Abdula Magomadov, 52, Khuchiyev's predecessor as head of that mega-ministry from 2003, returns to that post, having served for the past three years as deputy prime minister. Magomadov is arguably one of the most qualified, competent, and experienced members of Kayrov's team, having begun his career in the Chechen government in 2001.

The fifth factor is the continuing impact on the Russian economy of Western sanctions, which have necessitated cuts in budget spending of up to 10 percent. Granted, the Chechen leadership is cushioned from the effects of such cuts by having at its disposal alternative financial sources in the form of the Akhmad-hadji Kadyrov Regional Charitable Fund. But if spending cuts result in wage arrears to budget-sector employees who are nonetheless required to continue making mandatory "voluntary" monthly contributions to that fund, public discontent is likely to become both more widespread and more vocal.

In addition, cutbacks on investment will negatively affect Kadyrov's stated plans to create 20,535 new jobs this year alone and to reduce unemployment by 2018 from the current (official) level of 15.3 percent to 5 percent.

Meanwhile, real-estate prices in Grozny fell by 10.9 percent during the second quarter of 2015, the steepest drop anywhere in Russia. That trend will hit not only those Chechens who hope to sell their homes and emigrate to escape the Kadyrov regime, but also senior officials close to him who have invested in property.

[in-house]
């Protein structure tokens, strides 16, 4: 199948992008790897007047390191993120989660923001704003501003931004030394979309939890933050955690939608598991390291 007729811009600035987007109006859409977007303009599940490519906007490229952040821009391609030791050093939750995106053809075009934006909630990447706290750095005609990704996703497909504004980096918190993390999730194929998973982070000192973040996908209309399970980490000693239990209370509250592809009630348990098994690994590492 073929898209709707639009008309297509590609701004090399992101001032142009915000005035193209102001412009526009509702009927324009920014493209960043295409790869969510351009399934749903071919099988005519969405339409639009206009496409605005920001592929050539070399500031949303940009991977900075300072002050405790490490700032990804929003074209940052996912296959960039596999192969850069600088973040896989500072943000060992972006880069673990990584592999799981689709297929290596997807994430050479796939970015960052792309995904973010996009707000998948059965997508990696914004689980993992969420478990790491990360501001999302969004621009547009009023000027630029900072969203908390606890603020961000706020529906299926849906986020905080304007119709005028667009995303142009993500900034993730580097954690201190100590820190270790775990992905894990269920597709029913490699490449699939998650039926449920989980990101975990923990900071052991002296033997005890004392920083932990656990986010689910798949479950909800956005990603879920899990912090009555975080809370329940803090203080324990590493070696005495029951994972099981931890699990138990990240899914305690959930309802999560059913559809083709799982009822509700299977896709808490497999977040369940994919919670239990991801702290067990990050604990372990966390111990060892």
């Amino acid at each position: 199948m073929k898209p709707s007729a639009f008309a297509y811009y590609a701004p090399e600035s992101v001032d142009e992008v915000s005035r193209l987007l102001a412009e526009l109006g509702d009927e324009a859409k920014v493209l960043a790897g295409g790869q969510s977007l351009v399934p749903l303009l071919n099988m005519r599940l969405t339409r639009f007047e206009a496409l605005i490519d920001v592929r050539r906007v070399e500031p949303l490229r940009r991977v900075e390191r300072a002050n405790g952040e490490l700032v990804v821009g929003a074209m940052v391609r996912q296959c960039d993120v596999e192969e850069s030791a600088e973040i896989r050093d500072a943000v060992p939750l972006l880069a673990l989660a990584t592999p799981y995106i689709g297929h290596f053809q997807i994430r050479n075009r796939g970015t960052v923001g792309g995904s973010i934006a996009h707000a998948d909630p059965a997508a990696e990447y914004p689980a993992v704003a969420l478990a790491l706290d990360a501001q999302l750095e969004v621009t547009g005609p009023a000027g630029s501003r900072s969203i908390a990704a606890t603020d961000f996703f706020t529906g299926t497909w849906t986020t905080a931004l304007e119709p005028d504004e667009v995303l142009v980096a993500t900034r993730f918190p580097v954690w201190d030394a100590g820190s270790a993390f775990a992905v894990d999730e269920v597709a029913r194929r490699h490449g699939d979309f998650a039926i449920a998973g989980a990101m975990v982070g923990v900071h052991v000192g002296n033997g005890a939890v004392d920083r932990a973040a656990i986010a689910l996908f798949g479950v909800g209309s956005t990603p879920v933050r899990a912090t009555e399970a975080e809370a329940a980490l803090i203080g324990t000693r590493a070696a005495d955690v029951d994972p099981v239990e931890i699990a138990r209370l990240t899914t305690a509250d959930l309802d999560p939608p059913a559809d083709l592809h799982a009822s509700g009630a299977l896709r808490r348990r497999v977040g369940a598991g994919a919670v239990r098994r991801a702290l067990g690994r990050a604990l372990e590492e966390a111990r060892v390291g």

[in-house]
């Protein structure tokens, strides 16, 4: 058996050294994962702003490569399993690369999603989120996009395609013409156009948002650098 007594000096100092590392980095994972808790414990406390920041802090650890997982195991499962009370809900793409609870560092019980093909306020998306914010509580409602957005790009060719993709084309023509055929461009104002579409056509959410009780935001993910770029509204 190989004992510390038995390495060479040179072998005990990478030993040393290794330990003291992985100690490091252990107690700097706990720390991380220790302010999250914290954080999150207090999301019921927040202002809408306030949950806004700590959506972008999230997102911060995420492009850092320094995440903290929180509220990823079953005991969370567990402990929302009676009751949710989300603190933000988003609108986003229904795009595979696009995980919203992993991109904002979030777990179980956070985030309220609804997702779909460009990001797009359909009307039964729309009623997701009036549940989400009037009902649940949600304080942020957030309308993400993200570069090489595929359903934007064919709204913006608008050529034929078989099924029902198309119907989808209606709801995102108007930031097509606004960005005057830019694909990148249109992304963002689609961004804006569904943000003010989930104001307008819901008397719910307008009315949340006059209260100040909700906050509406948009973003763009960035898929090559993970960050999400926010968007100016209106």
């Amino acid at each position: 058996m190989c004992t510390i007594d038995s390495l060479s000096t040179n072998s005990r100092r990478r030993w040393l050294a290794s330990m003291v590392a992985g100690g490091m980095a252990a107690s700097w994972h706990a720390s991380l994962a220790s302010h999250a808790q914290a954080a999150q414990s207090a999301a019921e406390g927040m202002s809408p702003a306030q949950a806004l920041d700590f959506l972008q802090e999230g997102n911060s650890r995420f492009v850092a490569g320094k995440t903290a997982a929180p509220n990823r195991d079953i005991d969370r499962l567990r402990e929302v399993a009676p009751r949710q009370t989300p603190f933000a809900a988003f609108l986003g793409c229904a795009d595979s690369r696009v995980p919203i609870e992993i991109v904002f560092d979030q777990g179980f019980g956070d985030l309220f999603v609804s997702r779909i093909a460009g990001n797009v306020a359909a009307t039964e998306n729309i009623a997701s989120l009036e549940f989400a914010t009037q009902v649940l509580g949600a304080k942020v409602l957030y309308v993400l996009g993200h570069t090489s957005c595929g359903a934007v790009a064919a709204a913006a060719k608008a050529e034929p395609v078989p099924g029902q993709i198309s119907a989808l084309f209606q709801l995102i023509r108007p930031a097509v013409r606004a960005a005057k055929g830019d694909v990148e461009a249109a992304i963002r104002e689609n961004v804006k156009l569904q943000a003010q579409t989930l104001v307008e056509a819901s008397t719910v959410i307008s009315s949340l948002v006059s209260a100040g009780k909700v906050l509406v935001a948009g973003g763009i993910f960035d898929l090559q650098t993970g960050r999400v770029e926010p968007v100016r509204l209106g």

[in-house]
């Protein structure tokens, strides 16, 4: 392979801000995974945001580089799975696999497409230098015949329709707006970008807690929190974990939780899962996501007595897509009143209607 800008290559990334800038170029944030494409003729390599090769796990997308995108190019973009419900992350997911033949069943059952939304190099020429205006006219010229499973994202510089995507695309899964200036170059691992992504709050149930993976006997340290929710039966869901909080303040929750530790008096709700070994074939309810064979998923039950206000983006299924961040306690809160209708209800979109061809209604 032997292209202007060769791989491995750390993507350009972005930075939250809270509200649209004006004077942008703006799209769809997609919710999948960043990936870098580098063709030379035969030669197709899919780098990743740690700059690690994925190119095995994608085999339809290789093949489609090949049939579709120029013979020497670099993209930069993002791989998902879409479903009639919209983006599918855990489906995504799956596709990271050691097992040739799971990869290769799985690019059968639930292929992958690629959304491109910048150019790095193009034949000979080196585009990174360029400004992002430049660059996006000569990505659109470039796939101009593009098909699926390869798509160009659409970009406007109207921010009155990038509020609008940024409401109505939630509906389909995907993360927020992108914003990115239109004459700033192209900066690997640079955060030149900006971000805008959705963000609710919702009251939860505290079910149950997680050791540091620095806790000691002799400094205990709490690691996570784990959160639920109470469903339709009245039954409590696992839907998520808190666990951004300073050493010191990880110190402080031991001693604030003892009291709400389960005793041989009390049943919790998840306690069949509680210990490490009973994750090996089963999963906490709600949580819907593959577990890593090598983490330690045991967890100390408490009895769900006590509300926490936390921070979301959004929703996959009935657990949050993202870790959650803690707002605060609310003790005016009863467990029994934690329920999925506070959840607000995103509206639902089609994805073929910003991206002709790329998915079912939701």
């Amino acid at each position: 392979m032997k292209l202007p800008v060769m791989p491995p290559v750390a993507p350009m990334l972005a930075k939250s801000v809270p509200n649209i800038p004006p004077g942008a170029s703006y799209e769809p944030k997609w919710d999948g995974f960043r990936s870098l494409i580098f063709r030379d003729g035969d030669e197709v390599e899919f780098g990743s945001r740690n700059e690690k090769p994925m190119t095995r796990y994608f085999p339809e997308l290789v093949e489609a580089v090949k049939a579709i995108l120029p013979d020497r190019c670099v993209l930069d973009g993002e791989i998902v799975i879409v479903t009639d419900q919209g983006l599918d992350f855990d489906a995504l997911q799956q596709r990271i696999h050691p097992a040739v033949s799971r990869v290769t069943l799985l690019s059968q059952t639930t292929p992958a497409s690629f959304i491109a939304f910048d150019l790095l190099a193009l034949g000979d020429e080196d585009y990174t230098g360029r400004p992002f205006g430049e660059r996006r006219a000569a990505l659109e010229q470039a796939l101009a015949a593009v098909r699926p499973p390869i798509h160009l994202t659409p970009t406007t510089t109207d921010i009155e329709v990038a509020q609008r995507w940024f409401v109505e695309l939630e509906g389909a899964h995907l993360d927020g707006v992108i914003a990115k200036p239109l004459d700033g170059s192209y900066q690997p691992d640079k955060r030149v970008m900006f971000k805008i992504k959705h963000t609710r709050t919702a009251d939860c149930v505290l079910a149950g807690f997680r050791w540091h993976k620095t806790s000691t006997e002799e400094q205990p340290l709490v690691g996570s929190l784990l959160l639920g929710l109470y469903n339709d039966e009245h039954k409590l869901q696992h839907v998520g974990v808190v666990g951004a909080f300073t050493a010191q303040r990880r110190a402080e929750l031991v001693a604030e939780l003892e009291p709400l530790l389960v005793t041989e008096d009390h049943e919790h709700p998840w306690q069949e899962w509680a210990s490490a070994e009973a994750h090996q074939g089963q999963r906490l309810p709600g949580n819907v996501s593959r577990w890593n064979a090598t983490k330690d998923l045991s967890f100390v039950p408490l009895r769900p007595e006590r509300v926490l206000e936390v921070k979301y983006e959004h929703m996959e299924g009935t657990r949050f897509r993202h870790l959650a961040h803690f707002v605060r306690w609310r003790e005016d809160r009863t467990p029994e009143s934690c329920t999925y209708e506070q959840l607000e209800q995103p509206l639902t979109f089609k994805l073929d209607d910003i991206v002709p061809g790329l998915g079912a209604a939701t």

Whether and to what extent Kadyrov is aware of these potential threats, and how seriously he takes them, are not easy to say. He has, after all, invariably responded with indiscriminate brute force to any perceived challenge to his authority, and continues to do so. Young men whose appearance gives grounds to suspect Salafi sympathies, or who travel to neighboring Daghestan to attend Friday Prayers at mosques there, are routinely detained and roughed up.

The human rights watchdog Memorial estimates that at least 100 people were detained for questioning in the wake of the reservoir-dam bomb in February.

As for IS, in recent months Kadyrov has repeatedly downplayed its military capabilities, even after the reports that it has established a subsidiary in Chechnya. He nonetheless mobilized Interior Ministry special-purpose forces (spetsnaz) twice within 24 hours last week for special antiterrorism drills, citing the need for them to be prepared to repel attacks by terrorists operating individually or in small groups. (State Duma Defense and Security Committee Deputy Chairman Frants Klintsevich says that move was illegal, insofar as the spetsnaz are subordinate to the federal Interior Ministry Directorate and Kadyrov is not empowered to give them orders.)

Like the mass antiterrorism meeting convened in late December, which was attended by up to 10,000 members of the police and security forces, last week's exercises may well have been intended primarily to substantiate the perception in Moscow that Kadyrov is supremely capable of deflecting any threat to the North Caucasus, whether real or imaginary.

About This Blog

This blog presents analyst Liz Fuller's personal take on events in the region, following on from her work in the "RFE/RL Caucasus Report." It also aims, to borrow a metaphor from Tom de Waal, to act as a smoke detector, focusing attention on potential conflict situations and crises throughout the region. The views are the author's own and do not represent those of RFE/RL.